“It’s only when you talk to someone who has been raped that you truly understand the magnitude of the trauma. But talking about it is really difficult for victims, and you have to earn their trust.”
The name for ACET’s Nireekshana headquarters translates as ‘hope’. And that is what Drs Sujai and Lavanya Suneetha, directors of the centre, are bringing to the high numbers of people being affected by HIV. In Andhra Pradesh, where the charity is based, HIV infection rates are the highest in India, with more than 750,000 people affected. The majority of women living with HIV have been infected by a partner or husband, but when forced onto the streets or into the slums, many have no choice but to work in the sex trade in order to provide for themselves or their children – perpetuating the spread of HIV.
The directors’ medical background means they are able to give holistic attention to people with HIV. ACET Nireekshana runs three clinics run by a team of medics supported by trained volunteers and staff, and also provides social care, as well as HIV testing and counselling.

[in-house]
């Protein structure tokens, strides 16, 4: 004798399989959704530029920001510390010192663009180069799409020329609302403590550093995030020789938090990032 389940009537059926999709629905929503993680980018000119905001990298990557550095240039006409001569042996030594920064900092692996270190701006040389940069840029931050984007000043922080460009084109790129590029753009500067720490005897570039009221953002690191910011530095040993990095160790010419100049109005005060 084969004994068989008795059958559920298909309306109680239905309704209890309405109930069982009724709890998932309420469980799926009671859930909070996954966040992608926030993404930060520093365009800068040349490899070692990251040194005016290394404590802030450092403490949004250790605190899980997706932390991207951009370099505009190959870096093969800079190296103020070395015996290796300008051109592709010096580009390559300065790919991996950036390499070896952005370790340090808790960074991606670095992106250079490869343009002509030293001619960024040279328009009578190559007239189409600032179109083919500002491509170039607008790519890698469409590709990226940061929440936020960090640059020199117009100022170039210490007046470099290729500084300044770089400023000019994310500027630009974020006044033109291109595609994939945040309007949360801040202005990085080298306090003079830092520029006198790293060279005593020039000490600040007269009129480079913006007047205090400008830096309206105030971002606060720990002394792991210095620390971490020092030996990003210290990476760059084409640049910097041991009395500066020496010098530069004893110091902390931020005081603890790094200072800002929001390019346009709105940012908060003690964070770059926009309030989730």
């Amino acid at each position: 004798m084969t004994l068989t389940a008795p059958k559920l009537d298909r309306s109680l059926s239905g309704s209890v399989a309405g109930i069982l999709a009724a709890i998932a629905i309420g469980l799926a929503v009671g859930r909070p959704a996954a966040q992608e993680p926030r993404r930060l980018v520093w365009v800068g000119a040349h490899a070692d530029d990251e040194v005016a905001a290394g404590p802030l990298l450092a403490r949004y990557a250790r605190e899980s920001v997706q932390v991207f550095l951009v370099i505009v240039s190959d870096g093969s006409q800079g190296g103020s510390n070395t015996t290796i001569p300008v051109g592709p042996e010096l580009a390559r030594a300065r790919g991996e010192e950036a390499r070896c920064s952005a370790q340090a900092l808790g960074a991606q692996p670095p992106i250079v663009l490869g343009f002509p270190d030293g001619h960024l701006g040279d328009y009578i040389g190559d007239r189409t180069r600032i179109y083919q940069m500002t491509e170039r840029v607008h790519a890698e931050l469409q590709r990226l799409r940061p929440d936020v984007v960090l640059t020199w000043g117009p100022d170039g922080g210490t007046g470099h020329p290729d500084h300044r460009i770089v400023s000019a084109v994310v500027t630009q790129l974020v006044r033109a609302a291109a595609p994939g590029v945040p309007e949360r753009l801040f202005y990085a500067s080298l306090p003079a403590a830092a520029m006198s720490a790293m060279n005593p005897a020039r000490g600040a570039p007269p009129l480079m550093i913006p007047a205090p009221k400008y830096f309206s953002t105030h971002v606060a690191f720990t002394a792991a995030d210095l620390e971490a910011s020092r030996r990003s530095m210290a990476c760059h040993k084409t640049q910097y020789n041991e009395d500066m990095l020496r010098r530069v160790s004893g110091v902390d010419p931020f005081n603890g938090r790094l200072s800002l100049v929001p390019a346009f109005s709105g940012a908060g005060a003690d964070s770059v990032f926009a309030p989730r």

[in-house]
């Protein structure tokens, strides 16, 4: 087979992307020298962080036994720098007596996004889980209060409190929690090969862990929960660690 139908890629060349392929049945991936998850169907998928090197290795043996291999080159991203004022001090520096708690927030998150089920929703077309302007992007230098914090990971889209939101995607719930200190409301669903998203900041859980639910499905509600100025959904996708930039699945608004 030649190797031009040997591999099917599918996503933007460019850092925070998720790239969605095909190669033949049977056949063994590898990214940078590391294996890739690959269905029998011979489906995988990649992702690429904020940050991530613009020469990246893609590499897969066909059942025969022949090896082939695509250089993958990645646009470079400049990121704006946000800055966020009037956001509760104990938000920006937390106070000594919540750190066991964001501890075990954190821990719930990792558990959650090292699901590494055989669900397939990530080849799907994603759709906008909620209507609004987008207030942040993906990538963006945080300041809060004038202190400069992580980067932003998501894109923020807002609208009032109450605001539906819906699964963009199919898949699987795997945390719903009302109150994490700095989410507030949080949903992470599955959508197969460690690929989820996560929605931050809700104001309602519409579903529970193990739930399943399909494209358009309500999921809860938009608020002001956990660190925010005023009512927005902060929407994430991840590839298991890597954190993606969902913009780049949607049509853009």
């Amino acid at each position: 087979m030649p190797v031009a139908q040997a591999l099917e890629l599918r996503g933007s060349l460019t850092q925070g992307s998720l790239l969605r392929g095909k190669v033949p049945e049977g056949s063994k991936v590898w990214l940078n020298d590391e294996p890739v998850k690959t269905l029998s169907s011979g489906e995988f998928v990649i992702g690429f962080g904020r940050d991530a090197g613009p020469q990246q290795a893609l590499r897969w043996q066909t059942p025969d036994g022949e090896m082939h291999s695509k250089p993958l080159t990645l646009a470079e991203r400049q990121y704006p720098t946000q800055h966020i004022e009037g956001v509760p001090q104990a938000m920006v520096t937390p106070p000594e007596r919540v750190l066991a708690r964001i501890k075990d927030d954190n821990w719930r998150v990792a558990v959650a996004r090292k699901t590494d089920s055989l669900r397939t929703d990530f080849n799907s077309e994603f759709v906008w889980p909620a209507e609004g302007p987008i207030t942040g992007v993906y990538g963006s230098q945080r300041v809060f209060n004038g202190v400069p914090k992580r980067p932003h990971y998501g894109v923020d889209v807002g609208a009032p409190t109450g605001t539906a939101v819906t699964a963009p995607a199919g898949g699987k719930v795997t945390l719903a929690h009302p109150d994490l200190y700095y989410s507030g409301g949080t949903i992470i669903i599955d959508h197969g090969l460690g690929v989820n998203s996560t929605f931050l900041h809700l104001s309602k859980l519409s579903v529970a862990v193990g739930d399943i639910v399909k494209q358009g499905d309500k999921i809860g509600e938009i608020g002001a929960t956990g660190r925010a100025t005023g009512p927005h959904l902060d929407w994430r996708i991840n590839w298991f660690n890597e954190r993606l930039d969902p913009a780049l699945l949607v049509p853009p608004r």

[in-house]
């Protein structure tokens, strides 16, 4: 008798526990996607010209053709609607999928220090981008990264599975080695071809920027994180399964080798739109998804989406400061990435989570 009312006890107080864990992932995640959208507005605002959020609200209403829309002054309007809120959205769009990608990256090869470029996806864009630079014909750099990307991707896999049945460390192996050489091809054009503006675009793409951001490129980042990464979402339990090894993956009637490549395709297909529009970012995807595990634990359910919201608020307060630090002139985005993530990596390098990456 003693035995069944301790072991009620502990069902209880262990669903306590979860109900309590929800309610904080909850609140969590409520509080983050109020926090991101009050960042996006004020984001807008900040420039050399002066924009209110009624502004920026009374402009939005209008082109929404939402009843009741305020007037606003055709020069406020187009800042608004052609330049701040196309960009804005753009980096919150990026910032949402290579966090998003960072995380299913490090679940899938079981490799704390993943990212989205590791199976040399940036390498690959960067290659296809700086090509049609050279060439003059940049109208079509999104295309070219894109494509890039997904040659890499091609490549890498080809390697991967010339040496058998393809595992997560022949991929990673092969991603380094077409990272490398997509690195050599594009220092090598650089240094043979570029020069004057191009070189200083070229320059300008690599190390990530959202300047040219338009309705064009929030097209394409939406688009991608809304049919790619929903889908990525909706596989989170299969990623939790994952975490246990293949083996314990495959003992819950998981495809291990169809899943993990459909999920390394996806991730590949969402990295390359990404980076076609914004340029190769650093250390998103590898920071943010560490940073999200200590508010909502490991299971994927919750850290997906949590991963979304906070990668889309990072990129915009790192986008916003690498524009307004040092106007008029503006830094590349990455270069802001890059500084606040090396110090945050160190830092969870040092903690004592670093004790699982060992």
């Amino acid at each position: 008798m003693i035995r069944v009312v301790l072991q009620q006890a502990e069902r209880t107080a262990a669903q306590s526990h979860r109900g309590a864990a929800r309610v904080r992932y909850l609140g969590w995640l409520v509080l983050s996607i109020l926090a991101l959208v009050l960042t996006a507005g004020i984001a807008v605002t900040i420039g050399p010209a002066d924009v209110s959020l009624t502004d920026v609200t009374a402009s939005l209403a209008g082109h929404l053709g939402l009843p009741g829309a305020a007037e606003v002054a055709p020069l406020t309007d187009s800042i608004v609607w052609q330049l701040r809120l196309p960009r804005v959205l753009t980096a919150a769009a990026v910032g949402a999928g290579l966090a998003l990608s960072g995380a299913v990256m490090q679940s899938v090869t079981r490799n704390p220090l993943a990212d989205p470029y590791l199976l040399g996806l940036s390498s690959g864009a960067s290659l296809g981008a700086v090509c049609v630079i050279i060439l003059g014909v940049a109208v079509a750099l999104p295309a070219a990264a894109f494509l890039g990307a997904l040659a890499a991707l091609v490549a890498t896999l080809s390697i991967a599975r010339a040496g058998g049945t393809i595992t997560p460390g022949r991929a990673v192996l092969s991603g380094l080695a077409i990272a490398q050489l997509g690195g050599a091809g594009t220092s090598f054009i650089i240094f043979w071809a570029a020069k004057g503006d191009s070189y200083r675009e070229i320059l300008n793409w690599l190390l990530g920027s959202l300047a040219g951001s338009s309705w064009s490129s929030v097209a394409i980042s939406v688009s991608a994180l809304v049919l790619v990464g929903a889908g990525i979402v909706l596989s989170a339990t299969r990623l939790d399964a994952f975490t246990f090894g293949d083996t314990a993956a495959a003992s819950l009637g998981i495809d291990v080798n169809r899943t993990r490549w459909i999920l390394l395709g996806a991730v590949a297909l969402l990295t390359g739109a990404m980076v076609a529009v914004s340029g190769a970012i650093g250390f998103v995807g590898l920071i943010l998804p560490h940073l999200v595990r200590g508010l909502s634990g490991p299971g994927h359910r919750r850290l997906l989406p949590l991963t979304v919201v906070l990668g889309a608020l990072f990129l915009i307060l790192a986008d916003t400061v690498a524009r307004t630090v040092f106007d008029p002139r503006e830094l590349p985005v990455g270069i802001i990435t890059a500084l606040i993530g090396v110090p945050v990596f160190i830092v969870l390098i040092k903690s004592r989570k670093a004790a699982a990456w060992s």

In order to reduce the fear of being tested, ACET recruits volunteers in the area – who are often HIV positive themselves – to go out into the community and persuade people at risk to get tested. Those tested positive are then referred back to ACET for further care.
With such vast numbers, such heartbreaking stories and a problem that in some areas seems to be spreading uncontrollably, the Church has a huge role to play in being good news within these communities. It is the hope of ACET that churches will catch the vision and see the need and how they can help.
Patrick Dixon says: “The answer to HIV is a global people movement: this is about mobilising entire villages, towns and cities.
“When people start talking about HIV, what it is, how it spreads, about testing, treatment and how people can protect themselves, then infection slows down. “When parents talk with their children, church leaders and their congregations, teachers with their pupils, office workers with their peers, and villagers with their neighbours, then behaviour starts to change.
“When people with HIV feel accepted and able to tell their own stories; when families are able to grieve openly for relatives who have died; then the message grows in power.”
For more information, visit acet-international.org